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Can grant funds be used to replace water fountains or to remediate lead contamination in school or child care drinking water?

No. Grant funding can only be used to establish and implement a lead testing program utilizing EPA’s 3Ts for Reducing Lead in Drinking Water in Schools and Child Care Facilities guidance or applicable state regulations or guidance regarding reducing lead in drinking water in schools and child care programs that are not less stringent.  Grant funding cannot be used to replace fountains, fixtures, lead lines or any remediation activity. 

However, section 2105 of the WIIN Act, Reducing Lead in Drinking Water, creates a new grant program for lead reduction projects.  Eligible entities include community water systems, non-governmental organizations, tribal water systems, nontransient noncommunity water systems, and municipality or state, interstate, or inter-municipal agencies. Eligible projects include projects or activities the primary purpose of which is to reduce the concentration of lead in water for human consumption. Priority will be given to disadvantaged communities with an action level exceedance in the last three years or to address lead levels in school, daycare, or other facility that primarily serves children. The grant will be solicited in a Request for Applications (RFA), which will be released in the summer of 2019. To learn more, contact WIINDrinkingWaterGrants@epa.gov.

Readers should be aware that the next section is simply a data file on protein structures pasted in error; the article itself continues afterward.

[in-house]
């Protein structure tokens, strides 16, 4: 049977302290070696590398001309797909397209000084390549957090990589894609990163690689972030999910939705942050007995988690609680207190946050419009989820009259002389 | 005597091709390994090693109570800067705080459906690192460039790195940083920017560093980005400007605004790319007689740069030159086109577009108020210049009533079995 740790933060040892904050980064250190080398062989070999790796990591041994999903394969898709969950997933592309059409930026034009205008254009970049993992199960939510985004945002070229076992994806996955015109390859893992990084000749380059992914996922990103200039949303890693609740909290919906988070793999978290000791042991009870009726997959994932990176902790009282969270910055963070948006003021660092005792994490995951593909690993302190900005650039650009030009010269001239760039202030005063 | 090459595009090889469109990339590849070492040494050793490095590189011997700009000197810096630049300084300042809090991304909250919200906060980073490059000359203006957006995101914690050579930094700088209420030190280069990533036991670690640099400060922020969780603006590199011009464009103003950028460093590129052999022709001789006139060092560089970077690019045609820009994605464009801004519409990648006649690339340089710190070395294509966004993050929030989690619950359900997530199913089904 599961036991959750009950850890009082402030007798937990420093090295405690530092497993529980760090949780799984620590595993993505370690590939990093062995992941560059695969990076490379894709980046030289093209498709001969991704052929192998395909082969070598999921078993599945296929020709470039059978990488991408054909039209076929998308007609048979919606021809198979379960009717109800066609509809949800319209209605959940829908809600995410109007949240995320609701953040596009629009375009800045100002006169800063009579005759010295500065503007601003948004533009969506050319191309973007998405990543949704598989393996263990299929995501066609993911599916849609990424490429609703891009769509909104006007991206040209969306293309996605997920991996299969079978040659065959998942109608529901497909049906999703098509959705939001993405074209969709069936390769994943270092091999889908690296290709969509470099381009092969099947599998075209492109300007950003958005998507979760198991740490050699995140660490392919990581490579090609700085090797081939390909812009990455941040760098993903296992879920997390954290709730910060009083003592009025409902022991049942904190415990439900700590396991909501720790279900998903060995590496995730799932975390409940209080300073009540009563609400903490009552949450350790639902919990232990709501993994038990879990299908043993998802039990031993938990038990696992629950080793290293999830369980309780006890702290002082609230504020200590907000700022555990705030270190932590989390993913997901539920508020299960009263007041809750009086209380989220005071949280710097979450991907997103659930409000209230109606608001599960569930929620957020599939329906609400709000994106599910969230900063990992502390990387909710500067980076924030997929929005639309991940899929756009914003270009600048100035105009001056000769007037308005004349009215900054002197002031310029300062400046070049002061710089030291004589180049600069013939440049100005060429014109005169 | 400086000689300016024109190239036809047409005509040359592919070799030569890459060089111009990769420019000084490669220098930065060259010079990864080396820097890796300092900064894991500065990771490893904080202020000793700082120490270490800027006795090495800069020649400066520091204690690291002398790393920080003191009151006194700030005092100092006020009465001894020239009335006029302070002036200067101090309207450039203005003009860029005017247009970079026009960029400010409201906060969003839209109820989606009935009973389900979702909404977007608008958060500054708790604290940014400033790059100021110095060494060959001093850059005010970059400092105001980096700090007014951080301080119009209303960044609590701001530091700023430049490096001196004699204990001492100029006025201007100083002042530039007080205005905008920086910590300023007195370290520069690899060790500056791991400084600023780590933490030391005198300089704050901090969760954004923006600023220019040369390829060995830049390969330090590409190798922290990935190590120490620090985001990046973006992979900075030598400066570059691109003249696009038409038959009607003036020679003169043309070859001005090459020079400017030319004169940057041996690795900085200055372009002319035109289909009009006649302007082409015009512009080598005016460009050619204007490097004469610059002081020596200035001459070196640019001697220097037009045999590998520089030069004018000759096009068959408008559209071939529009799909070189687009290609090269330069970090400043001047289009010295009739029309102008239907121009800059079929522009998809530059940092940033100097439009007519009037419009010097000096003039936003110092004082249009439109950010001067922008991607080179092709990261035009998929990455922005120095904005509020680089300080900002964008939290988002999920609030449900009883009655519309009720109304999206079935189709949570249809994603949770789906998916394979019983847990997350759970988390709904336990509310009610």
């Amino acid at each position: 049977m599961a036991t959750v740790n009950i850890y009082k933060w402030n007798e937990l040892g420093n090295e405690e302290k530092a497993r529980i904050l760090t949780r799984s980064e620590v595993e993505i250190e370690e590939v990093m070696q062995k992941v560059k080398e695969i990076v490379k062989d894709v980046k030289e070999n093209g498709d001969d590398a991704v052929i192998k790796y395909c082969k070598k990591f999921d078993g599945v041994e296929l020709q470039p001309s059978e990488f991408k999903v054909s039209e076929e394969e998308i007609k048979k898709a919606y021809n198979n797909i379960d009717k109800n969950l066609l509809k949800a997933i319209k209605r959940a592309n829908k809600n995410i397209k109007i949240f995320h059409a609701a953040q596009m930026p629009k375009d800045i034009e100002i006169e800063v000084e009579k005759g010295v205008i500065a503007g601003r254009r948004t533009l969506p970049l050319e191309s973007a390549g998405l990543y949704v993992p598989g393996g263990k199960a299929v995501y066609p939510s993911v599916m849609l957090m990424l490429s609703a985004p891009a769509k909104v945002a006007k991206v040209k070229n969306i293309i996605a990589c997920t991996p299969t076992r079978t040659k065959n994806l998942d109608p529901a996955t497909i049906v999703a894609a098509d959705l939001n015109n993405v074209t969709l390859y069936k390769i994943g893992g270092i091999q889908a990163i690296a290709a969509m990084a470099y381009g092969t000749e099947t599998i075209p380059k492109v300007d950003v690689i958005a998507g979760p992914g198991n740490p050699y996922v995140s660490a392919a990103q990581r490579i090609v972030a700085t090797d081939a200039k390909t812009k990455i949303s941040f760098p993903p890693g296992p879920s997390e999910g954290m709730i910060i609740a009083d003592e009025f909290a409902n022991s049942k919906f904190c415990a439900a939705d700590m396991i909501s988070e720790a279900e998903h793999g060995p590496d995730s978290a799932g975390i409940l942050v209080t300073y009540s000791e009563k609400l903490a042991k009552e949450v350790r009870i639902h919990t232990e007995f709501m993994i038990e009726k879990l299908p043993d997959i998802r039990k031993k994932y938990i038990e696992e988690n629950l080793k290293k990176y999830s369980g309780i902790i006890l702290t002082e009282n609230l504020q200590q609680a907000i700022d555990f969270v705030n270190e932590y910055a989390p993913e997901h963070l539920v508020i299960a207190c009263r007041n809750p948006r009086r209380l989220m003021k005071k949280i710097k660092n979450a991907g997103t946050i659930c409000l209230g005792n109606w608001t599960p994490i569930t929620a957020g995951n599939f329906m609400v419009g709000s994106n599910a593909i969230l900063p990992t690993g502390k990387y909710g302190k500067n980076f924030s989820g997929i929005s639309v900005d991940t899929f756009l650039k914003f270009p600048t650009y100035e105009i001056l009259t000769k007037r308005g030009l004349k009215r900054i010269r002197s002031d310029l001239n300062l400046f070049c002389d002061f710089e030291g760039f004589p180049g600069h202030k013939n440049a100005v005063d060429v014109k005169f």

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Is there a set aside for the administration of the grant?

Yes, four percent of the state’s total project costs may be used to cover administrative type costs (e.g. personnel, benefits, travel, and office supplies).

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What is EPA's 3T's for Reducing Lead in Drinking Water in Schools and Child Care Facilities?

EPA’s 3Ts for Reducing Lead in Drinking Water in Schools and Child Care Facilities was developed to assist schools and child care facilities with lead in their drinking water, implement prevention programs using a “3Ts” approach: Training, Testing, and Taking Action. It is intended for use by school personnel interested in reducing lead exposure. 

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Can states who require lead testing in school and/or child care drinking water receive grant funding?